Where Zlatan Goes, The Title Goes.

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This is my unimpressed face.

A quote by the former Juventus president Luciano Moggi when asked by reporters as to whom will win the title, Moggi felt Zlatan Ibrahimovic is the key man for any team to winning the title. He’s not wrong. Since 2003, Ibrahimovic has won the title with Ajax, Juventus, Inter Milan and Barcelona, though many will claim that the Juventus titles are deemed null after Calciopoli. Regardless, it shows how key and talismanic the Swede is to his teams.

His Barcelona reign was cut short because of differences between the coach Pep Guardiola and himself, however his record wasn’t bad. Quite the contrary in fact, he scored twenty-one goals in fourty-one games – only beaten by the excellent Lionel Messi and Pedro – and he scored the winner in the first Clasico between the two sides at the Nou Camp last season.

So why is Ibrahimovic considered more of a liability than an asset to his teams? Pundits, journalists and commentators constantly cite his lack of goals in the Champions League knockout stages, though those words were slingshot back after two beautifully taken goals against Arsenal.

His attitude and the aura built around him makes him an easy panto villain. He’s not one to rack up 12km on the pitch every game but is football success purely based on productivity? Aren’t strikers judged more on the end product or assisting in the producing the end product?

Maybe that is the price that has to be paid for someone as talented as Ibrahimovic. His magic, ingenuity, flair and elegance has got many of his teams out of trouble.

Certainly, it was something which Jose Mourinho constantly banked on when managing at Inter, and it was fruitful for the Portuguese manager, after winning the Scudetto in his first season. Similarly, AC Milan remain at the top the table and have done so resembling Inter’s style of football. Highly pragmatic yet it suits Ibrahimovic to do what he knows best – scoring a vast array of goals.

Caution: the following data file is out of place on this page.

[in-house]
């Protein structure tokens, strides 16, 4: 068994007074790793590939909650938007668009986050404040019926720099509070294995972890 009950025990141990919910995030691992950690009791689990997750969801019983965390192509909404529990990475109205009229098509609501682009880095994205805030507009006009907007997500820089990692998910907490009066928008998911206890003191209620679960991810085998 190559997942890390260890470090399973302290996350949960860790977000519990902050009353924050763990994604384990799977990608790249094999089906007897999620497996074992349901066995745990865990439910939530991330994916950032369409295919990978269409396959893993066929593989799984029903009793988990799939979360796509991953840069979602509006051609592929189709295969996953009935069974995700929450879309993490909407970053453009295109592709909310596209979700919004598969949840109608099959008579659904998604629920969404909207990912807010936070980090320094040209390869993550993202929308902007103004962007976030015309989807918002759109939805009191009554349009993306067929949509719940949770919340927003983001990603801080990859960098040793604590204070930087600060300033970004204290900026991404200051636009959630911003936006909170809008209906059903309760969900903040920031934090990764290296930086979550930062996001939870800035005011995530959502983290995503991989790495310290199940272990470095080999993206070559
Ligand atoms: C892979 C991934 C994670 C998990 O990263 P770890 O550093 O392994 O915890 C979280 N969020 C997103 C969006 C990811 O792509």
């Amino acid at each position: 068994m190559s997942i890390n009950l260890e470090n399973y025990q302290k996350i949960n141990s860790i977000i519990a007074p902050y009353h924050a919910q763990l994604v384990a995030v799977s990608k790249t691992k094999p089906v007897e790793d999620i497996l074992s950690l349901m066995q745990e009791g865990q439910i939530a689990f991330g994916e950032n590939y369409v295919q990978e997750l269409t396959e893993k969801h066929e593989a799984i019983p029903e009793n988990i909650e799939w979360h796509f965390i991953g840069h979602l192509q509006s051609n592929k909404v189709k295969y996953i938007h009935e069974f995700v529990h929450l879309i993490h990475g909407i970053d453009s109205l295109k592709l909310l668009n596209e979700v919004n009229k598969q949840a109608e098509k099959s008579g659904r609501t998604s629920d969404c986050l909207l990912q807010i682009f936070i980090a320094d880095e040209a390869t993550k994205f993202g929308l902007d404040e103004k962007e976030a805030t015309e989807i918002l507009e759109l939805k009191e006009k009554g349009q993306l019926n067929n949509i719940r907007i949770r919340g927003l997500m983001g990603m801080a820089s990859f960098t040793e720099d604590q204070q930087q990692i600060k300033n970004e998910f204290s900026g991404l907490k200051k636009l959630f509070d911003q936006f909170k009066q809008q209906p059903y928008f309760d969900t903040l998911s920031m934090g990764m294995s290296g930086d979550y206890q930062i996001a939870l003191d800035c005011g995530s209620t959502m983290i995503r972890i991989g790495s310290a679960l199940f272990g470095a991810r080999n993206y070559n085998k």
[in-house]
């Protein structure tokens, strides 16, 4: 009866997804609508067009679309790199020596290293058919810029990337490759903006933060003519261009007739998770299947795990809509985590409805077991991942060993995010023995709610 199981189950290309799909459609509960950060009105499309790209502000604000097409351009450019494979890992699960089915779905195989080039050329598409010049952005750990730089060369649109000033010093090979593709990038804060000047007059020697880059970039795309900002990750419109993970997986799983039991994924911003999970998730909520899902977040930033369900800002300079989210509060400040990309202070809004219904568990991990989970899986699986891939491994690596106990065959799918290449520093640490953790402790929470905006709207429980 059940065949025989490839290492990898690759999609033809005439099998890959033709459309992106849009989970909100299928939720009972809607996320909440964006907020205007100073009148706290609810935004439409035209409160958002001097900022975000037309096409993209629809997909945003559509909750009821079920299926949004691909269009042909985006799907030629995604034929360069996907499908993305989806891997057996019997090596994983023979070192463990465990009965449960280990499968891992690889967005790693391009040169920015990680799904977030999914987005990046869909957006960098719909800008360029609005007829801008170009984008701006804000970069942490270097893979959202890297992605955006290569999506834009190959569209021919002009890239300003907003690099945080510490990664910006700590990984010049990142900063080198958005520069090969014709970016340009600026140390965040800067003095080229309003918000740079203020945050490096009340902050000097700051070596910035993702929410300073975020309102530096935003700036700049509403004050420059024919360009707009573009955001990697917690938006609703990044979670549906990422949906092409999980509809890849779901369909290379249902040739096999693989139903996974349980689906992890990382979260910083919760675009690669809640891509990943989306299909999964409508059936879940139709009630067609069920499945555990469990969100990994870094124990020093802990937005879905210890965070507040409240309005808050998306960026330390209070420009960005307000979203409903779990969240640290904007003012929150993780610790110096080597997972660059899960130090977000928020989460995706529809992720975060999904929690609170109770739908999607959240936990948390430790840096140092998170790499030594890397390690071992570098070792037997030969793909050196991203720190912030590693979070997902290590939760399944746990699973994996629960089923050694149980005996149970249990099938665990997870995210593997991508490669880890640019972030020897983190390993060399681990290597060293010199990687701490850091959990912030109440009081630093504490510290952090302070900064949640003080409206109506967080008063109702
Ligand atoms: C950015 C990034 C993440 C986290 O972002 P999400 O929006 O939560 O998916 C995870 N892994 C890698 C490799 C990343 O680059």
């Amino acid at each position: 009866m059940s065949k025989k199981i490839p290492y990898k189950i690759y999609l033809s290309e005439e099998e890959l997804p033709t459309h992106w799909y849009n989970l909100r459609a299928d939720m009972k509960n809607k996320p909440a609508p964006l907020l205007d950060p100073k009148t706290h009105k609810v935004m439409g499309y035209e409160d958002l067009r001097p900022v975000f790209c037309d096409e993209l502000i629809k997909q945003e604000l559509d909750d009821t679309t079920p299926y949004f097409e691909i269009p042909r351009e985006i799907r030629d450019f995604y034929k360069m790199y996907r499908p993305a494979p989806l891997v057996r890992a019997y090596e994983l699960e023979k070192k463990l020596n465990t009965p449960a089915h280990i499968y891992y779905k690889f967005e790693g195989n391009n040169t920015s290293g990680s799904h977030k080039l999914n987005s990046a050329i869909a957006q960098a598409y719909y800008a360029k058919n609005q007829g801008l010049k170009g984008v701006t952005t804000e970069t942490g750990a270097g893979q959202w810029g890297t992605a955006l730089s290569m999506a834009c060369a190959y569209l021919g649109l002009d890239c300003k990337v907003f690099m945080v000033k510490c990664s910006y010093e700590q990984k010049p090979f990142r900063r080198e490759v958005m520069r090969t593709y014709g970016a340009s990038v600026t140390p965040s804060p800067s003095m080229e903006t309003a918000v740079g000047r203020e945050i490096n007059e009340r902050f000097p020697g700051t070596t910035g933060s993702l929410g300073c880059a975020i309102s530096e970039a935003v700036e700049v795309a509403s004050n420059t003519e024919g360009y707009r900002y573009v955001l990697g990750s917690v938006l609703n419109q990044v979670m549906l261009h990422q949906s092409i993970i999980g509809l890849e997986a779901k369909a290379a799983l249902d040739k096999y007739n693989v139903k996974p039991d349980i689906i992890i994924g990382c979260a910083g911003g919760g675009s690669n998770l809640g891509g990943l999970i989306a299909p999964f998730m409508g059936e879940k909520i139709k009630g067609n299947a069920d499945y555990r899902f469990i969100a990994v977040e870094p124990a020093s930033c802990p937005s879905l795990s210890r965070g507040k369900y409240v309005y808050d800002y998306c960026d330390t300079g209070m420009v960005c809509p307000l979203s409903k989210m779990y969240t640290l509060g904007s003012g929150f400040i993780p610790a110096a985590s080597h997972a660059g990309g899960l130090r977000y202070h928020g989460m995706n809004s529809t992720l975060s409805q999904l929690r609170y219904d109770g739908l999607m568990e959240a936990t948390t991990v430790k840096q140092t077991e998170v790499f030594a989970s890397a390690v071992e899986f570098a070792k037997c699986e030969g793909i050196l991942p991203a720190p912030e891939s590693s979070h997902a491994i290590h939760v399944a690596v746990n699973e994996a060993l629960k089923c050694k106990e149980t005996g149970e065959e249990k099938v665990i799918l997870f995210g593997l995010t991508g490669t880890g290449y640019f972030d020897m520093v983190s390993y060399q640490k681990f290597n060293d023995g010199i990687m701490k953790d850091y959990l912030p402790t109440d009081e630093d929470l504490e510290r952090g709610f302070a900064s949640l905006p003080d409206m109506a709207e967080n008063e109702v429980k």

In a sense, Ibrahimovic is perfect for teams looking to control games and hoping to nick wins. Italy isn’t known for goal-feasts, more so its huge emphasis on shape and strategy to stop the opposition and in low scoring leagues, that bit of panache can unpick the opposition defence.

At Barcelona, he was surrounded by Lionel Messi, the rising Pedro, the impressive Andres Iniesta and the efficient Xavi – Ibrahimovic had to take a back seat, which proved to be a culture shock for him, after driving teams to titles and cups with his previous employers.

Possibly that explains why he didn’t bed in as well he would have wanted. Ibrahimovic was always the star at the clubs he was at – the team was essentially built around him, for him to score goals and he enjoyed the adulation and attention he received from the fans. Suddenly, he is playing in a side which is already settled in a set pattern and he isn’t numero uno with the fans. Instead, he is viewed as the second choice, after failing to land David Villa and with that, expectations are immensely high to impress the baying Catalan fans, who wanted a repeat on the previous years’ achievements.

The discussion and debate will remain about Ibra’s talent and mentality. His track record is impeccable and consistent but like Marmite – you either love him or loathe him.

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